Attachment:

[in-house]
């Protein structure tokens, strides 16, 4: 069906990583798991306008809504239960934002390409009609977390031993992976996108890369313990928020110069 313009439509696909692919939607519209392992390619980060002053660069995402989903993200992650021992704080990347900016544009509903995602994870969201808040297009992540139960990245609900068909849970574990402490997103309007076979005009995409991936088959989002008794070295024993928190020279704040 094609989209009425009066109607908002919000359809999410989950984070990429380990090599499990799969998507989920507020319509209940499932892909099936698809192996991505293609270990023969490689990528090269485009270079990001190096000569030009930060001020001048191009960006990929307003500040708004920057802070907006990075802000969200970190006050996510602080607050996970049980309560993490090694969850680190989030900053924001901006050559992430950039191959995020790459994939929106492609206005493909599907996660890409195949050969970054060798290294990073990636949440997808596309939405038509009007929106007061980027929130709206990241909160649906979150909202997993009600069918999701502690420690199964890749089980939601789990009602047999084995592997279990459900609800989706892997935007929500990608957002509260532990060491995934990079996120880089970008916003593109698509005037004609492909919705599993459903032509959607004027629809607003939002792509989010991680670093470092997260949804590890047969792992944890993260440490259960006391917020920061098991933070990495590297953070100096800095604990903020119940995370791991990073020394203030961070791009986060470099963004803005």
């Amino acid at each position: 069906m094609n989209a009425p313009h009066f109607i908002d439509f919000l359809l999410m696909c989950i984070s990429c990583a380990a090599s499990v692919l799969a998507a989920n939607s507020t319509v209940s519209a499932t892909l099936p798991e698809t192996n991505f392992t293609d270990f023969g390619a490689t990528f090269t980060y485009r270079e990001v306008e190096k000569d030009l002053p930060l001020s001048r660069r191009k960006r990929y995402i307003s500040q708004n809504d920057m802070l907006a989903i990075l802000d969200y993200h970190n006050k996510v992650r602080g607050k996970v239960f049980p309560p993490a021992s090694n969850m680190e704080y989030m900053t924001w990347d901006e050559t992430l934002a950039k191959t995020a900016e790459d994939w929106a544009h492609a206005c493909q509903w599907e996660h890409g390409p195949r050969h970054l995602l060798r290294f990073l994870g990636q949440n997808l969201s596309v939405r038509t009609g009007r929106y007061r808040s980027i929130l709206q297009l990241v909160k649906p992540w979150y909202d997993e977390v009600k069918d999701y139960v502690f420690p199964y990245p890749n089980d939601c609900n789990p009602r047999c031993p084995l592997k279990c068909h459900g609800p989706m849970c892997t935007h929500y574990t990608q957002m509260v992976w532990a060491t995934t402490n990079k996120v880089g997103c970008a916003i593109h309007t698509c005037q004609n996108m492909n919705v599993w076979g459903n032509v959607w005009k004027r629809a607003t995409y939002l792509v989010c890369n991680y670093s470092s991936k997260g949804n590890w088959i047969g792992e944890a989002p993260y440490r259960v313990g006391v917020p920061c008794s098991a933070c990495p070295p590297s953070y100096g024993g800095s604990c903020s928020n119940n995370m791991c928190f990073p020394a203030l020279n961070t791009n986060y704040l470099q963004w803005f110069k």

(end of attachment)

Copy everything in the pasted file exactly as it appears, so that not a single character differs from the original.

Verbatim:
[in-house]
């Protein structure tokens, strides 16, 4: 069906990583798991306008809504239960934002390409009609977390031993992976996108890369313990928020110069 313009439509696909692919939607519209392992390619980060002053660069995402989903993200992650021992704080990347900016544009509903995602994870969201808040297009992540139960990245609900068909849970574990402490997103309007076979005009995409991936088959989002008794070295024993928190020279704040 094609989209009425009066109607908002919000359809999410989950984070990429380990090599499990799969998507989920507020319509209940499932892909099936698809192996991505293609270990023969490689990528090269485009270079990001190096000569030009930060001020001048191009960006990929307003500040708004920057802070907006990075802000969200970190006050996510602080607050996970049980309560993490090694969850680190989030900053924001901006050559992430950039191959995020790459994939929106492609206005493909599907996660890409195949050969970054060798290294990073990636949440997808596309939405038509009007929106007061980027929130709206990241909160649906979150909202997993009600069918999701502690420690199964890749089980939601789990009602047999084995592997279990459900609800989706892997935007929500990608957002509260532990060491995934990079996120880089970008916003593109698509005037004609492909919705599993459903032509959607004027629809607003939002792509989010991680670093470092997260949804590890047969792992944890993260440490259960006391917020920061098991933070990495590297953070100096800095604990903020119940995370791991990073020394203030961070791009986060470099963004803005």
């Amino acid at each position: 069906m094609n989209a009425p313009h009066f109607i908002d439509f919000l359809l999410m696909c989950i984070s990429c990583a380990a090599s499990v692919l799969a998507a989920n939607s507020t319509v209940s519209a499932t892909l099936p798991e698809t192996n991505f392992t293609d270990f023969g390619a490689t990528f090269t980060y485009r270079e990001v306008e190096k000569d030009l002053p930060l001020s001048r660069r191009k960006r990929y995402i307003s500040q708004n809504d920057m802070l907006a989903i990075l802000d969200y993200h970190n006050k996510v992650r602080g607050k996970v239960f049980p309560p993490a021992s090694n969850m680190e704080y989030m900053t924001w990347d901006e050559t992430l934002a950039k191959t995020a900016e790459d994939w929106a544009h492609a206005c493909q509903w599907e996660h890409g390409p195949r050969h970054l995602l060798r290294f990073l994870g990636q949440n997808l969201s596309v939405r038509t009609g009007r929106y007061r808040s980027i929130l709206q297009l990241v909160k649906p992540w979150y909202d997993e977390v009600k069918d999701y139960v502690f420690p199964y990245p890749n089980d939601c609900n789990p009602r047999c031993p084995l592997k279990c068909h459900g609800p989706m849970c892997t935007h929500y574990t990608q957002m509260v992976w532990a060491t995934t402490n990079k996120v880089g997103c970008a916003i593109h309007t698509c005037q004609n996108m492909n919705v599993w076979g459903n032509v959607w005009k004027r629809a607003t995409y939002l792509v989010c890369n991680y670093s470092s991936k997260g949804n590890w088959i047969g792992e944890a989002p993260y440490r259960v313990g006391v917020p920061c008794s098991a933070c990495p070295p590297s953070y100096g024993g800095s604990c903020s928020n119940n995370m791991c928190f990073p020394a203030l020279n961070t791009n986060y704040l470099q963004w803005f110069k």